Jo Marsh started her career in Southcorp Wines’ (now Treasury Wine Estates) Graduate Recruitment Program, before working her way up the ranks at Seppelt Great Western. She then joined Feathertop Wines in Porepunkah and fell in love with the Alpine Valleys. In 2014 she made wine under her own label on Alpine Valleys turf. Marsh’s plan is to “impress the socks off serious enthusiasts and everyday drinkers alike”.

The Wanderer
Yarra Valley, Victoria
Crush: Less than 10 tonnes
Andrew Marks makes The Wanderer wines in the Upper Yarra Valley where his family vineyard, Gembrook Hill, is located. His aim is to deliver individual wines of flavour, character and balance. Marks works with low-yielding vineyards and relies on ‘minimal winemaking’.

 

DAVE BROOKESDave Brookes - Image courtesy of the BGWA
Wine writer and wine show judge

Encouragement award:
Sentio Wines

Beechworth, North East Victoria
Crush: Less than 20 tonnes
“Chris Catlow works out of the corner of the old mental asylum (yes you read that correctly) in this beautiful part of North-East Victoria. Syrah, Pinot Noir and a terrific trio of Chardonnay hailing from Beechworth, Macedon and the superb Lusatia Park vineyard in the Yarra Valley. A fantastic lineup and a name we’ll be hearing more of in the future, I am certain.”

Most improved:
“I’m going to paint with a broad brush here and just say Chardonnay. Who would have thought a variety could rise phoenix-like from the ashes of the ‘ABC’ movement and get to a point where the wines at the upper echelon easily give the big names of Burgundy a run for the money at a fraction of the cost. So a polite golf-clap for all the wineries out there crafting some superb, world-class wines and giving the odd Frenchman heart palpitations.”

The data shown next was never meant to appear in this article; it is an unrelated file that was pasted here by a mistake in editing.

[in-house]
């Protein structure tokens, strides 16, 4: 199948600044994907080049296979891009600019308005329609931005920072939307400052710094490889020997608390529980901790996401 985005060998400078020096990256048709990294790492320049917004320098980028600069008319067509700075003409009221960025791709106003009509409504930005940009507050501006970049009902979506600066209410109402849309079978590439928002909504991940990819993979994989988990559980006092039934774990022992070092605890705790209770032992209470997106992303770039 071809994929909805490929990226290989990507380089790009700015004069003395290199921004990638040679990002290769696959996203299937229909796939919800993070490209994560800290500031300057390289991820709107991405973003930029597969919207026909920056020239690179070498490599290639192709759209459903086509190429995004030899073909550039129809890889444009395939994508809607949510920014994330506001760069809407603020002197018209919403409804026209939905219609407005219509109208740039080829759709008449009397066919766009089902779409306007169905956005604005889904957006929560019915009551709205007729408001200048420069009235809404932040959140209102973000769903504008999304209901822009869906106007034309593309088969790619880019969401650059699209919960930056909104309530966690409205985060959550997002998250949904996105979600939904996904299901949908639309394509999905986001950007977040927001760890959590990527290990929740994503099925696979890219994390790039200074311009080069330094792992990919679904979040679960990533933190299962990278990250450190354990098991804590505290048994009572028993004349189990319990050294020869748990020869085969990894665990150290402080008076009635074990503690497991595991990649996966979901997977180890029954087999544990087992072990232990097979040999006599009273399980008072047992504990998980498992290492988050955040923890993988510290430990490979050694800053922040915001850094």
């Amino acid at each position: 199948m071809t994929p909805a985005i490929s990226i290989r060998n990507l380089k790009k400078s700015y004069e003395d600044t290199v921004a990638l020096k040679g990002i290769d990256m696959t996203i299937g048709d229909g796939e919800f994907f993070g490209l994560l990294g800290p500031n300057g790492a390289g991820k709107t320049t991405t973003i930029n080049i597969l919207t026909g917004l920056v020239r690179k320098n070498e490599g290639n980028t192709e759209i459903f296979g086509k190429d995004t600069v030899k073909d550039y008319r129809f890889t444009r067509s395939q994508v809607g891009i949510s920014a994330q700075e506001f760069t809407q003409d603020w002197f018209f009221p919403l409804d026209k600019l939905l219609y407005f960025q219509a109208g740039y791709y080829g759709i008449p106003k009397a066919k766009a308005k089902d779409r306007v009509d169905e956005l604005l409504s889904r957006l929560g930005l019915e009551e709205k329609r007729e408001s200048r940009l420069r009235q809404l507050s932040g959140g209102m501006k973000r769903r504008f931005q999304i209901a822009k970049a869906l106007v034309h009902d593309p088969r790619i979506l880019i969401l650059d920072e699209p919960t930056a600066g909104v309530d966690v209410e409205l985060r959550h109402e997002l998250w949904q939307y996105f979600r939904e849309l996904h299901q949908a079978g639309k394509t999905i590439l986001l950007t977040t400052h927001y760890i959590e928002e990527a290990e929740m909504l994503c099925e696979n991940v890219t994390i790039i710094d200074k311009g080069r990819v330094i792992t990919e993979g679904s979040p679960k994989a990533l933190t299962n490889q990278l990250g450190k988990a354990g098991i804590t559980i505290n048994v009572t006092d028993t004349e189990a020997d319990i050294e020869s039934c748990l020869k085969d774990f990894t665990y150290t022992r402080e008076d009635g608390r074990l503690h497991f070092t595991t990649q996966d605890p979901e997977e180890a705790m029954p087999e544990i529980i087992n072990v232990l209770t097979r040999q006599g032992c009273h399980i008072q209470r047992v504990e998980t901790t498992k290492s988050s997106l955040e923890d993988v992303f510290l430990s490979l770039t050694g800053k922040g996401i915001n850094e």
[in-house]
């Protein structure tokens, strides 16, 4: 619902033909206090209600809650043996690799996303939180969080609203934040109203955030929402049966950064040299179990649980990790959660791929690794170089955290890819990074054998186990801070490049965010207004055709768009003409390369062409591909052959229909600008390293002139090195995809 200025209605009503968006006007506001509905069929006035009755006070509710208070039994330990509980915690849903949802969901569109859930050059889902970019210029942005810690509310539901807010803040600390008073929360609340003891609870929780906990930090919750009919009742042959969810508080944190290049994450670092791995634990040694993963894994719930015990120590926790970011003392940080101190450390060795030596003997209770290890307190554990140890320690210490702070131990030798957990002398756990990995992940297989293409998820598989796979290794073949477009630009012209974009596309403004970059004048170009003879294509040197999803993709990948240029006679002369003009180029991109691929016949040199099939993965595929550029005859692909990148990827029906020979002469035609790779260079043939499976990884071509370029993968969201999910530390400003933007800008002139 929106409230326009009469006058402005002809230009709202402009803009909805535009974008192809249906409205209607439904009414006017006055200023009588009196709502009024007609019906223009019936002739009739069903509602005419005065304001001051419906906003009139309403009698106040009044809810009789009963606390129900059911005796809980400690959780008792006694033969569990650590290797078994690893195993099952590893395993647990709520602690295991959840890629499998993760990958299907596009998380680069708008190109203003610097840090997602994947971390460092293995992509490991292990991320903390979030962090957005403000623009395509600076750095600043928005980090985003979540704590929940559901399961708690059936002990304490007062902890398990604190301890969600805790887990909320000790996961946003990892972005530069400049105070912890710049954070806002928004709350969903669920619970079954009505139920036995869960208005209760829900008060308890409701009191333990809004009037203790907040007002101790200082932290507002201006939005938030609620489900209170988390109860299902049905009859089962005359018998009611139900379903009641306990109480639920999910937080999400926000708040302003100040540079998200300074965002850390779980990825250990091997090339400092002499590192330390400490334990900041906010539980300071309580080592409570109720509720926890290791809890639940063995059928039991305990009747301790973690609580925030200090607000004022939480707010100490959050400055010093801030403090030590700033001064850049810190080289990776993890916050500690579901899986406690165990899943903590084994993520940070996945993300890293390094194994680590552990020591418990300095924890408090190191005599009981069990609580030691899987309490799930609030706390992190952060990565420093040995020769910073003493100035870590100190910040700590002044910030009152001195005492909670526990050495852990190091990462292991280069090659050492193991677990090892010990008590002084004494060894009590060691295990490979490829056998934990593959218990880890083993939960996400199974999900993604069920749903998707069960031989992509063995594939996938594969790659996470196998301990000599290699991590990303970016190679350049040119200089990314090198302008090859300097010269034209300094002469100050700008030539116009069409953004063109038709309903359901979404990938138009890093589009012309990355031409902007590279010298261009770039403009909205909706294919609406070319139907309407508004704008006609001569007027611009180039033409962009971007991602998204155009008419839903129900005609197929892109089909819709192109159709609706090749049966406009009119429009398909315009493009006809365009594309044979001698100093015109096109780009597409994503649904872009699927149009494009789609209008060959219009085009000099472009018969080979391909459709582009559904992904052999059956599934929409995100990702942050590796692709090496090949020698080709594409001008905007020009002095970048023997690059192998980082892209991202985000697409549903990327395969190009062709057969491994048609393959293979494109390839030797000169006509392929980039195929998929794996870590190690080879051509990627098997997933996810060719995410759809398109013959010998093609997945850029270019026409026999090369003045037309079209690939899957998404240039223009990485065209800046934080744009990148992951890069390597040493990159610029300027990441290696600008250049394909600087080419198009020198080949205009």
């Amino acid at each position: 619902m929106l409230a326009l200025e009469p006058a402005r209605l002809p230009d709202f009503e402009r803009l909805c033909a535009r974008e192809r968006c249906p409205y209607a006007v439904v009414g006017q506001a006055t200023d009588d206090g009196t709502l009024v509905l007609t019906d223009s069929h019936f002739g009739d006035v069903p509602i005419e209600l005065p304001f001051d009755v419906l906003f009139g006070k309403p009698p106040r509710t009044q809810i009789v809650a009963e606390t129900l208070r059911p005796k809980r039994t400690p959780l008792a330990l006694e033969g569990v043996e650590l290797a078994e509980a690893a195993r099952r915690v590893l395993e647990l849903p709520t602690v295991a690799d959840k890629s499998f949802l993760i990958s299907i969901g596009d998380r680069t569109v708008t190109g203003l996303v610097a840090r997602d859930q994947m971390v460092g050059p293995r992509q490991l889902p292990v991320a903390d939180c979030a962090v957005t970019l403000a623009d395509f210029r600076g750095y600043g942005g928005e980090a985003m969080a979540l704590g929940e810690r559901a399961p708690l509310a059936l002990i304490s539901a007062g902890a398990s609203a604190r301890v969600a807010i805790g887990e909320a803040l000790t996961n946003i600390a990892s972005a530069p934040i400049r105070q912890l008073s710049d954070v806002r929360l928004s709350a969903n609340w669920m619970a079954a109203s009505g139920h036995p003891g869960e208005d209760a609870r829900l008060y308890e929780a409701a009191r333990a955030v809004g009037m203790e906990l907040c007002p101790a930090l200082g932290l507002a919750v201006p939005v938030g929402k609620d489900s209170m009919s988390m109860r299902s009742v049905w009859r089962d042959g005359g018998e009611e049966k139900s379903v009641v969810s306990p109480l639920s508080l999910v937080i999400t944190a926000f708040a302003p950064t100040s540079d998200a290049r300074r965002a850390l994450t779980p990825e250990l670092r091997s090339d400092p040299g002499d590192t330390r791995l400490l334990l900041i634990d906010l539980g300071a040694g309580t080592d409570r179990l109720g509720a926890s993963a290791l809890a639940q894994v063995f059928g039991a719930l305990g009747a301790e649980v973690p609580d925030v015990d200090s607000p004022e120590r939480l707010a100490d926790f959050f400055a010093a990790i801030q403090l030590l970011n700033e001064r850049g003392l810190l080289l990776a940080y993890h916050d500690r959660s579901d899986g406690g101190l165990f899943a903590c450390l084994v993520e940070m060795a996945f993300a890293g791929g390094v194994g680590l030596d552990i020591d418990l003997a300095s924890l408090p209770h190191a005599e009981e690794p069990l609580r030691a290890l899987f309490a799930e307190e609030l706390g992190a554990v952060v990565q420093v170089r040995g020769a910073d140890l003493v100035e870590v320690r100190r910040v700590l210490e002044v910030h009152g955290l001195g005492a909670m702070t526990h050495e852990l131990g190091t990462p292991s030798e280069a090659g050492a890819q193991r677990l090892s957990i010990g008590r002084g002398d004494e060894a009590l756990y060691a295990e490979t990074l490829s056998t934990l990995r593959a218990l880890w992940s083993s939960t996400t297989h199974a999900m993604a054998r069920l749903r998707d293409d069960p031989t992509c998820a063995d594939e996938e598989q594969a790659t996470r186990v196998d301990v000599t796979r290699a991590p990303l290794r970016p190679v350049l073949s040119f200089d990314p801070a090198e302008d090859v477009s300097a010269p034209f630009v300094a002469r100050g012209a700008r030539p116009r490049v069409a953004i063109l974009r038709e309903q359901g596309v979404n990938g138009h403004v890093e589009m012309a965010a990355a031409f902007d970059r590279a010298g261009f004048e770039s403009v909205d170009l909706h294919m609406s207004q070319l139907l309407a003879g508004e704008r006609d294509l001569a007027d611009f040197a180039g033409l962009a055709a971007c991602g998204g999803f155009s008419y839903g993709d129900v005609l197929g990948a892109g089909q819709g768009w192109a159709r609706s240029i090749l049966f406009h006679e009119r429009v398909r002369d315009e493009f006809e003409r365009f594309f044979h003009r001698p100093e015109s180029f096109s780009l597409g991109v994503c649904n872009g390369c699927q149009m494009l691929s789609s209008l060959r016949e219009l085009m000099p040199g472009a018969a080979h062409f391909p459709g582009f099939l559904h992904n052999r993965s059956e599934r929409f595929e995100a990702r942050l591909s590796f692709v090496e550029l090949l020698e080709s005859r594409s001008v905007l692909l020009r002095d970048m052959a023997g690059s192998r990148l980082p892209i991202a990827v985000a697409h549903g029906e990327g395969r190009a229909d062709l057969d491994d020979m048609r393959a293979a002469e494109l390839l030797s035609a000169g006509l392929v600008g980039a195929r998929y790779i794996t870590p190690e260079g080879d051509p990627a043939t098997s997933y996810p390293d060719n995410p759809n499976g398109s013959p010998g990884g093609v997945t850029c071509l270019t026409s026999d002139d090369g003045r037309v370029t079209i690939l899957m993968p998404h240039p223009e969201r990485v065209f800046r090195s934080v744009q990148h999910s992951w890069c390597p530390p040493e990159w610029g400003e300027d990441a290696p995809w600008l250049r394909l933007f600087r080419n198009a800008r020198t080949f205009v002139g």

Most consistent:
Head Wines
Barossa, South Australia
Crush: Less than 50 tonnes
“Alex Head has to be the most consistent and consistently improving boutique producer out there, in my humble opinion. He sources fruit from great vineyards and shows great respect for those raw materials in the winery, guiding the wine to the bottle in a considered manner and the results are just delicious.”

Outstanding example of ‘daring to be different’:
Ricca Terra Farms
Riverland (Barmera), South Australia
“Time to give a grower some props, Ashley Ratcliff from Ricca Terra Farms in Barmera does a fantastic job championing alternative varieties and raising the profile of the Riverland. Supplying fruit to a collection of great boutique producers – Brash Higgins, Bellwether Wines, Amato Vino, Unico Zelo, Sam Scott Wines and some of the bigger companies, his raw product has gone into a number of award-winning wines and the producers are proud to put ‘Riverland’ on the label, great for the region, grower and producer.”

Most popular:
Ochota Barrels
Adelaide Hills, South Australia
Crush: Less than 20 tonnes
“Taras Ochota is whipping up some amazing wines out of his mothership in the Adelaide Hills, at Basket Range. Bright, textured, aromatic whites; soulful Pinot Noir; and without doubt, the finest Grenache in the country. Would go close to taking out the award for best wine names as well. Just great wines.”

 

JENI PORTJeni Port
Wine writer

Paradigm Hill
Mornington Peninsula, Victoria
Crush: Less than 20 tonnes
A paradigm shift for Ruth and George Mihaly saw them turn from established careers in food and medical research to viticulture and winemaking, respectively.
A focus on balanced, healthy vines producing carefully selected, exceptional and low yielding fruit is the backbone of the estate-grown wines. Riesling, Pinot Gris, Pinot Noir and Shiraz.
“Perfectionist, excellent Pinot Noir maker among other things,” said Port.

Ravensworth Wines
Canberra District, ACT/NSW
Crush: Less than 50 tonnes